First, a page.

The story of how the Tribal Health Initiative came about dates back two decades to the winter of 1992, when the doctors arrived at the picturesque village in search of a needy, isolated location. Sittilingi is a mere four hours drive from Bangalore but is in a neglected tribal area far removed from the district headquarters. Even today, parts of the hill belt have no roads or bus service. There are hardly any teachers or doctors there.
The actual narrative of the tribal hospital goes back to several decades earlier. Regi George, now 54, was born into a wealthy Kerala family, the son of an absentee father employed in the Gulf. Inspired by the stories of Albert Schweitzer and Mahatma Gandhi while growing up, Regi wanted to be a doctor for the poor. At the Government Medical College at Alleppey he met Lalitha, his classmate. He was Christian, she was Hindu. They had much in common, Lalitha says, “I did not want to be the eleventh doctor in a place where there were already 10 doctors, I wanted to be the first doctor where there were none.”
The friendship thrived despite family opposition. But for their partnership, the tribal initiative would never have come about. The duo graduated in 1983. Rebuffing the popular going-overseas path, the two chose Gandhigram in rural Tamil Nadu where Lalitha trained in gynaecology and Regi in surgery. After finishing post-graduate medical studies, they married in 1987. At the 200-bedded Gandhigram hospital, where they returned, the lines of the sick poor were as unending as before. “It was like a bottomless abyss,” said Lalitha. But Gandhigram was not ‘their’ place. Regi set out to backpack through India to discover the remotest, poorest tribal areas.
Almost the first place he touched was lush Sittilingi Valley, surrounded by beautiful hills. Here, death and disease stalked every tribal village. The nearest working hospital was in Harur, 50 kilometres away. Sick tribals commonly visited witch doctors. The doctors decided that Sittilingi was it. They formed a trust and solicited donations. Rather than waiting for funds to come, they started building a hut. The thatched ‘hospital’ came up in 1993 with one closed room and another longish space with a half wall. Towards end-1993, with funding from ActionAid, they started treating the stick with a few basic medicines.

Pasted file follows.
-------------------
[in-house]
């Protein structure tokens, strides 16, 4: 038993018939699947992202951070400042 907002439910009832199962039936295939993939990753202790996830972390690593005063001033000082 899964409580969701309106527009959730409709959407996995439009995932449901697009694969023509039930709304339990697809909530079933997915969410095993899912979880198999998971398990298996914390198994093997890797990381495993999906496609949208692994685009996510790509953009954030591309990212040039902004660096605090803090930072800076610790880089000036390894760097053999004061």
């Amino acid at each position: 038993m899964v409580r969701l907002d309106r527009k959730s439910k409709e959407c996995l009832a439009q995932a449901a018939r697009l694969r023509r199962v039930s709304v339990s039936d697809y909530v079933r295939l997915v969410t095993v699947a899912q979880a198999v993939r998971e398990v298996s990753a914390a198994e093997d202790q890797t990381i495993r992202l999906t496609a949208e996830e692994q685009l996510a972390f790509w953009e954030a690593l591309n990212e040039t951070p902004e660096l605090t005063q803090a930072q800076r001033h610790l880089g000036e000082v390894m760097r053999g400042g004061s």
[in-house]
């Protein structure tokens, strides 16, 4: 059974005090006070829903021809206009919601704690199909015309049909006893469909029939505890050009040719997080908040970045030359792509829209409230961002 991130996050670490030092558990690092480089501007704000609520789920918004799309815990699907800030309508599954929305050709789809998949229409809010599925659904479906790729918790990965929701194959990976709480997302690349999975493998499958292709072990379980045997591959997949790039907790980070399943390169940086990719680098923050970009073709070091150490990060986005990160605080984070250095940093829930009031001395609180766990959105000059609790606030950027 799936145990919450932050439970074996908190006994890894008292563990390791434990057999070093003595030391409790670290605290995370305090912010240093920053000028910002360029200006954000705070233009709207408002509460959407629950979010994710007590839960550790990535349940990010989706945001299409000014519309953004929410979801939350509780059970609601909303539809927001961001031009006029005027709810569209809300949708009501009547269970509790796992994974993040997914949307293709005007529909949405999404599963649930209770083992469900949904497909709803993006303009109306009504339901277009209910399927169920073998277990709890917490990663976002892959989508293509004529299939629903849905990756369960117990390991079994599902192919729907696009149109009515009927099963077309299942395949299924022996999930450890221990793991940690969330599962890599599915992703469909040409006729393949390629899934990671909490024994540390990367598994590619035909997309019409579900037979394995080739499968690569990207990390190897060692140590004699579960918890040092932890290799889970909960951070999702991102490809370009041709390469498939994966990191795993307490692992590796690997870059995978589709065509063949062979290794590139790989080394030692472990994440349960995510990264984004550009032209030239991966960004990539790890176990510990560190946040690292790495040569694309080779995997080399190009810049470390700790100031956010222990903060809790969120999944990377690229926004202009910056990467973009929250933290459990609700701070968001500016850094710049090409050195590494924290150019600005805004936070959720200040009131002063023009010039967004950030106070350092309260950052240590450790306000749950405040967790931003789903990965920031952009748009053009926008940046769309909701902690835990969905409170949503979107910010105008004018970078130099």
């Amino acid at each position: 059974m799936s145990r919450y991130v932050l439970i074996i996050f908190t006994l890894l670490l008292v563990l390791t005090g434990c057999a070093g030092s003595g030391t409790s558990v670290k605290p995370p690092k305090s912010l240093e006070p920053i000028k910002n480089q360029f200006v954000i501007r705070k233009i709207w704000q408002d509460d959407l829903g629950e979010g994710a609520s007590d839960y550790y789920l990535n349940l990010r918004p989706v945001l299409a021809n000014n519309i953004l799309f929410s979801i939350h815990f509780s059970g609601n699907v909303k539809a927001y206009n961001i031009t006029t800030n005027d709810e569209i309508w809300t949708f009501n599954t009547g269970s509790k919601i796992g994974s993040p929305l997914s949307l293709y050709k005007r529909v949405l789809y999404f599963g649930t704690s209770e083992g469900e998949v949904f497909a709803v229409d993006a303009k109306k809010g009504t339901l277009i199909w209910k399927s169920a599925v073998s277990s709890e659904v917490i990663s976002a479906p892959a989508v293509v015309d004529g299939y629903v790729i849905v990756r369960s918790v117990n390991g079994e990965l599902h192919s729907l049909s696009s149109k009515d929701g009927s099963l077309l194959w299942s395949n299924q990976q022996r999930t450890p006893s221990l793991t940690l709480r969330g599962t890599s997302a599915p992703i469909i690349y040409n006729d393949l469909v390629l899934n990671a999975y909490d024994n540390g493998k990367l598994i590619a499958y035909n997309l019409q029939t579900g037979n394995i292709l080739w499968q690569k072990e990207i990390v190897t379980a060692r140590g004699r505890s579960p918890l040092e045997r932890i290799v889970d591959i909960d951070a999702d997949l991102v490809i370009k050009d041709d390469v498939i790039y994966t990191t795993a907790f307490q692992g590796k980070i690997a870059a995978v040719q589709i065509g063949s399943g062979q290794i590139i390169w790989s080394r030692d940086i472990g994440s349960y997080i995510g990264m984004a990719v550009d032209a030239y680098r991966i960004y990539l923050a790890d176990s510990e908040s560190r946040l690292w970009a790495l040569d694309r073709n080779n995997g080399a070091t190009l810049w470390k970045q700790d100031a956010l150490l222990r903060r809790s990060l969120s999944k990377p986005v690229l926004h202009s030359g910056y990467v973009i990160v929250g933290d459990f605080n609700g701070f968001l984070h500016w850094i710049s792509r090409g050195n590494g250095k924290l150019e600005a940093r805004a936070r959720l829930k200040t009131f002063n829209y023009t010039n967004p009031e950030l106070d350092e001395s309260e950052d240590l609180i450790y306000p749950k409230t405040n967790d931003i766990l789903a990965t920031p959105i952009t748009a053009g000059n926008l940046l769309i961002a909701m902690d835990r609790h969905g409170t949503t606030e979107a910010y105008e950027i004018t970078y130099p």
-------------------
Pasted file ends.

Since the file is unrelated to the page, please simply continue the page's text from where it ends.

Word about the couple spread at the weekly shandy but nobody would believe they were qualified doctors. Real doctors did not come to Sittilingi, the tribals said. They stayed in the cities. The hut was a surgical ward and a delivery room, an all-in-one. There was no electricity so solar lanterns came in handy. Patients arrived in a trickle. A bus service started some years later. “Whatever happened in the lives of the people between the intervals of the bus trips, just happened. We could not help them,” said Regi. Women went into premature labour. Some gave birth to still-borns. Sick people died. If patients reached their doorstep in an ‘ambulance’, a sheet tied to two bamboo poles, the doctors took charge.
A dramatic event changed everything. One morning, an agitated tribal cycled in screaming. His wife was very sick and had not passed urine for days. The doctors had heard of the huge diarrhoea epidemic in the surrounding villages. Lalitha immediately got on the bicycle. When she arrived, the woman was lying on the floor dehydrated and barely conscious. The villagers insisted on ‘oosi’, an injection. Lalitha put her on an IV drip instead. Six hours later, the woman sat up and talked. It was a striking recovery. The word spread in the villages. Those who came to the tribal hospital walked back home. Those who went to th quacks nearby died. “They said they no longer needed to travel hundreds of kilometres to find a periya (big) doctor, we were the periya doctors,” said Regi.
Scenic Sittilingi is the kind of place where nothing happens in a hurry. A villager leisurely strolls into the bus stop at 8.35 for an 8.30 bus, closely misses it, and has no problem a t all waiting for the next bus which is after four hours. In these parts, a lot is dictated by the sighting of the bus. The workers in the fields break for lunch when they see the bus go past. Its return trip is their cue to resume work. People take their medicine by bus timings. Three tablets a day usually means at the time of the morning, noontime and evening trips.
In Sittilingi still, there are hardly any MBBS doctors. But quacks thrive and travel in posh cars. There are three primary health centres in the vicinity but only one has a doctor. Regi and Lalitha soon concluded that they needed to be involved with tribals ‘not just in sickness but in health too.’ In the Valley, where tribals had long been self-sufficient for food, the poor quality of the cheap rations distributed by the government PDS was wreaking havoc on their health. The doctors propagated farming and a diet of traditional locally-grown millets.
By 1997, the hospital started conducting caesarean sections. The doctors trained young tribal girls to be health workers and assist them in the deliveries. The girls picked up English and hygiene. To teach them practical aspects of anatomy, the doctors used dead chicken. The girls learned fast. Soon, they were cycling around the hills by themselves and to the nearby town. They looked capable and confident. It was a social change.